Over the last several decades, life in Lahore has been undergoing profound transformations, from rapid and uneven urbanization to expanding state institutions and informal economies. What do these transformations look like if viewed from the lens of waste materials and the lives of those who toil with them? In Lahore, like in many parts of Pakistan and South Asia, waste workers—whether municipal employees or informal laborers—are drawn from low- or noncaste (Dalit) groups and dispose the collective refuse of the city's 11 million inhabitants. Bringing workers into contact with potentially polluting materials reinforces their stigmatization and marginalization, and yet, their work allows life to go on across Lahore and beyond. This historical and ethnographic account examines how waste work has been central to organizing and transforming the city of Lahore—its landscape, infrastructures, and life—across historical moments, from the colonial period to the present.
Building upon conversations about changing configurations of work and labor under capitalism, and utilizing a theoretical framework of reproduction, Waqas H. Butt traces how forms of life in Punjab, organized around caste-based relations, have become embedded in infrastructures across Pakistan, making them crucial to numerous processes unfolding at distinct scales. Life Beyond Waste maintains that processes reproducing life in a city like Lahore must be critically assessed along the lines of caste, class, and religion, which have been constitutive features of urbanization across South Asia.
About the author
Waqas H. Butt is Assistant Professor of Anthropology at the University of Toronto, Scarborough.
"This book helps us understand the centrality of caste as a category and the processes of pollution/purity linked as they are to the labyrinths through which waste work is organized in Lahore. It is a path-breaking contribution to the fields of urban studies, informal labor practices and the production of social marginality in Pakistan. It will undoubtedly be a model for future research."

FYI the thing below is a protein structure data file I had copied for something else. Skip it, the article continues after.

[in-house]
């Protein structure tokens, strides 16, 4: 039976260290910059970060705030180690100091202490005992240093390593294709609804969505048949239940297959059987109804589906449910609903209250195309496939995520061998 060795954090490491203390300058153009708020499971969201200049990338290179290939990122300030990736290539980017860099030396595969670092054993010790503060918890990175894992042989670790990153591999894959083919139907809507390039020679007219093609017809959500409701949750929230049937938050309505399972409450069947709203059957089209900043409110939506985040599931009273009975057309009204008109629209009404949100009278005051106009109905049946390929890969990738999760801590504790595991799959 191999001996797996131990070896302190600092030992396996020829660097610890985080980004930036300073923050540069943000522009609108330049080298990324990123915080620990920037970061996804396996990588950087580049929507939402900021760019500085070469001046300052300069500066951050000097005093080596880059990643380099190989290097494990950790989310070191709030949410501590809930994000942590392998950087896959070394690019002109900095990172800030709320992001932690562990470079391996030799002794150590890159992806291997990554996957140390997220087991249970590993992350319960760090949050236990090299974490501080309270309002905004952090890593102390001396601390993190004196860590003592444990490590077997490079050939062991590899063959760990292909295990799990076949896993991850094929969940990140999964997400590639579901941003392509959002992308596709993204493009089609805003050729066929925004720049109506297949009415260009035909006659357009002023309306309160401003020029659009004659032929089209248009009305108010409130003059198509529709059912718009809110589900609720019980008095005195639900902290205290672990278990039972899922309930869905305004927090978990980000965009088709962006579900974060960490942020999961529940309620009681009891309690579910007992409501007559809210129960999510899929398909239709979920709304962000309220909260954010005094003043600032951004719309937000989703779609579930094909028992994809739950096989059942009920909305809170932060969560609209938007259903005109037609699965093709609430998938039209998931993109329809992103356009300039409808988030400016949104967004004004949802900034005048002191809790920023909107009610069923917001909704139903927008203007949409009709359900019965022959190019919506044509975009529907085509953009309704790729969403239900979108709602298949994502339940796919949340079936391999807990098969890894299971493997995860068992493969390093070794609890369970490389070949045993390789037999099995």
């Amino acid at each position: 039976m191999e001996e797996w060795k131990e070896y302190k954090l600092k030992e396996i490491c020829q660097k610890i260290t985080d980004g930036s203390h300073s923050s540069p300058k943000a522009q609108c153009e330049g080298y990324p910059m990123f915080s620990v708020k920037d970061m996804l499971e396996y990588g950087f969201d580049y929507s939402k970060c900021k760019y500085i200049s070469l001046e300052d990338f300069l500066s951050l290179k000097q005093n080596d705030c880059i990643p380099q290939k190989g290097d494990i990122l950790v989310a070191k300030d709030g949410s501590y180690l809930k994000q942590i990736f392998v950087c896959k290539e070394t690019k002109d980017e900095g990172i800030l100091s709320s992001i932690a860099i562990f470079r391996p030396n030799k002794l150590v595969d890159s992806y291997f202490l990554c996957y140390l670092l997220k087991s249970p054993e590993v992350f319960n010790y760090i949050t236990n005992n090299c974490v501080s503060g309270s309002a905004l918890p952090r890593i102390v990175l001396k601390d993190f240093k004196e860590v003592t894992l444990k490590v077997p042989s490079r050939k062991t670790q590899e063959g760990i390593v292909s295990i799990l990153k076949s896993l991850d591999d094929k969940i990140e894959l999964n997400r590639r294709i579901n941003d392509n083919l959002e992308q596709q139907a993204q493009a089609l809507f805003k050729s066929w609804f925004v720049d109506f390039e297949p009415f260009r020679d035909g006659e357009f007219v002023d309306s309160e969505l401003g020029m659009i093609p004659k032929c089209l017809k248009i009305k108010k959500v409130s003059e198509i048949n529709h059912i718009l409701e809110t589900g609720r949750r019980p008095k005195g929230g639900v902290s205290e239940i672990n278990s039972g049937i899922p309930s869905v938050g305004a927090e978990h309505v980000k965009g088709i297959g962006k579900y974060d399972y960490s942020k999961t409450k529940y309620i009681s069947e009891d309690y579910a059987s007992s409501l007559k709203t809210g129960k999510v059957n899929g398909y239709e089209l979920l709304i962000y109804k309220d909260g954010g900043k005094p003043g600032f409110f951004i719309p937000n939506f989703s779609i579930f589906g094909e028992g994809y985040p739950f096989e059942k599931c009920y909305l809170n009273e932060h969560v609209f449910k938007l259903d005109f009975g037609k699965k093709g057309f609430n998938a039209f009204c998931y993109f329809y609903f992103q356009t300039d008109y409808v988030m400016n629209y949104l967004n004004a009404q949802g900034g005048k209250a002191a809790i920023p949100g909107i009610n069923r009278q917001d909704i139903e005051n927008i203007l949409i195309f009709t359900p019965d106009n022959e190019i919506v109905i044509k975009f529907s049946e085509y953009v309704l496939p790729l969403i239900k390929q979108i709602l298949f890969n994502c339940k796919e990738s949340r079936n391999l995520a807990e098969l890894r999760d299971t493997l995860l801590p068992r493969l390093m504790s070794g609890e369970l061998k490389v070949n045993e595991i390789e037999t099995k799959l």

—Kamran Asdar Ali, University of Texas, Austin
"Life Beyond Waste is a deeply sensitive ethnography of Lahore's waste workers and traders, offering luminous insights on the entanglements of people, matter, and institutions that constitute the city's "waste infrastructure." The book is also distinctive for its historical analysis of how agrarian class and caste inequalities are reproduced in urban Pakistan. A model for urban anthropology and waste studies!"
—Vinay Gidwani, University of Minnesota
"Butt shows waste infrastructure is about more than where pollution goes and who decides. Combining richly-detailed ethnography with in-depth history on the continuity between colonial governance and recent statecraft, he uncovers the diverse forms of labor that are necessary to reproduce urban life and inequality, whether in Pakistan or in wasted worlds beyond."
—Joshua Reno, Binghamton University
"How is hate channeled through waste work carried out by Christians as non-Muslims? How do powerlessness and anger touch the lives of those who work with waste materials? Butt's interventions on these critical questions bring to life a story of caste, waste work, and urban life that are not only in a state of flux and transformation but also a site of contestation and struggle."
—Nausheen H. Anwar, The Developing Economies